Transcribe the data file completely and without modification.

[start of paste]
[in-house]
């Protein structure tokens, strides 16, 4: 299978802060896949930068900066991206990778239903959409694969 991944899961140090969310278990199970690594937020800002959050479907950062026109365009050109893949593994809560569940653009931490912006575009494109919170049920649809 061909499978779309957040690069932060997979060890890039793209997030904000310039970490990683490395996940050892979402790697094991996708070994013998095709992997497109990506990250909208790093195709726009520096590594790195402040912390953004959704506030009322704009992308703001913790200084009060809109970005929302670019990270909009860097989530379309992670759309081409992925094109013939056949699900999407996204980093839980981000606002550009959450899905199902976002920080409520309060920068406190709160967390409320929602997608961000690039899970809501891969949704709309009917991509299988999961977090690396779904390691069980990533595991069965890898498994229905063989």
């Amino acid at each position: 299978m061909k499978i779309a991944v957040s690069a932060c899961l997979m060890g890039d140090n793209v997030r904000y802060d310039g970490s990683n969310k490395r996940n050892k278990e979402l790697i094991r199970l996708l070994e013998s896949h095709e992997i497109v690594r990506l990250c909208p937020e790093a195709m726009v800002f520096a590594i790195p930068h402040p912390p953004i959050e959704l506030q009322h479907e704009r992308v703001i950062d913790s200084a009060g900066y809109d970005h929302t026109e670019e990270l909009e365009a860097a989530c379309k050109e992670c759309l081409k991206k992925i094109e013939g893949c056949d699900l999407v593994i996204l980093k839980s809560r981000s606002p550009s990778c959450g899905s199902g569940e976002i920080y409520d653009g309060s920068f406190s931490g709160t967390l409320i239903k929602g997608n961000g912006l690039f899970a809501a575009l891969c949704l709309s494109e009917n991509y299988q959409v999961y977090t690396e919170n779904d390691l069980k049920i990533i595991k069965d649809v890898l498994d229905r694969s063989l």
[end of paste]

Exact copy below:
[in-house]
């Protein structure tokens, strides 16, 4: 299978802060896949930068900066991206990778239903959409694969 991944899961140090969310278990199970690594937020800002959050479907950062026109365009050109893949593994809560569940653009931490912006575009494109919170049920649809 061909499978779309957040690069932060997979060890890039793209997030904000310039970490990683490395996940050892979402790697094991996708070994013998095709992997497109990506990250909208790093195709726009520096590594790195402040912390953004959704506030009322704009992308703001913790200084009060809109970005929302670019990270909009860097989530379309992670759309081409992925094109013939056949699900999407996204980093839980981000606002550009959450899905199902976002920080409520309060920068406190709160967390409320929602997608961000690039899970809501891969949704709309009917991509299988999961977090690396779904390691069980990533595991069965890898498994229905063989």
């Amino acid at each position: 299978m061909k499978i779309a991944v957040s690069a932060c899961l997979m060890g890039d140090n793209v997030r904000y802060d310039g970490s990683n969310k490395r996940n050892k278990e979402l790697i094991r199970l996708l070994e013998s896949h095709e992997i497109v690594r990506l990250c909208p937020e790093a195709m726009v800002f520096a590594i790195p930068h402040p912390p953004i959050e959704l506030q009322h479907e704009r992308v703001i950062d913790s200084a009060g900066y809109d970005h929302t026109e670019e990270l909009e365009a860097a989530c379309k050109e992670c759309l081409k991206k992925i094109e013939g893949c056949d699900l999407v593994i996204l980093k839980s809560r981000s606002p550009s990778c959450g899905s199902g569940e976002i920080y409520d653009g309060s920068f406190s931490g709160t967390l409320i239903k929602g997608n961000g912006l690039f899970a809501a575009l891969c949704l709309s494109e009917n991509y299988q959409v999961y977090t690396e919170n779904d390691l069980k049920i990533i595991k069965d649809v890898l498994d229905r694969s063989l």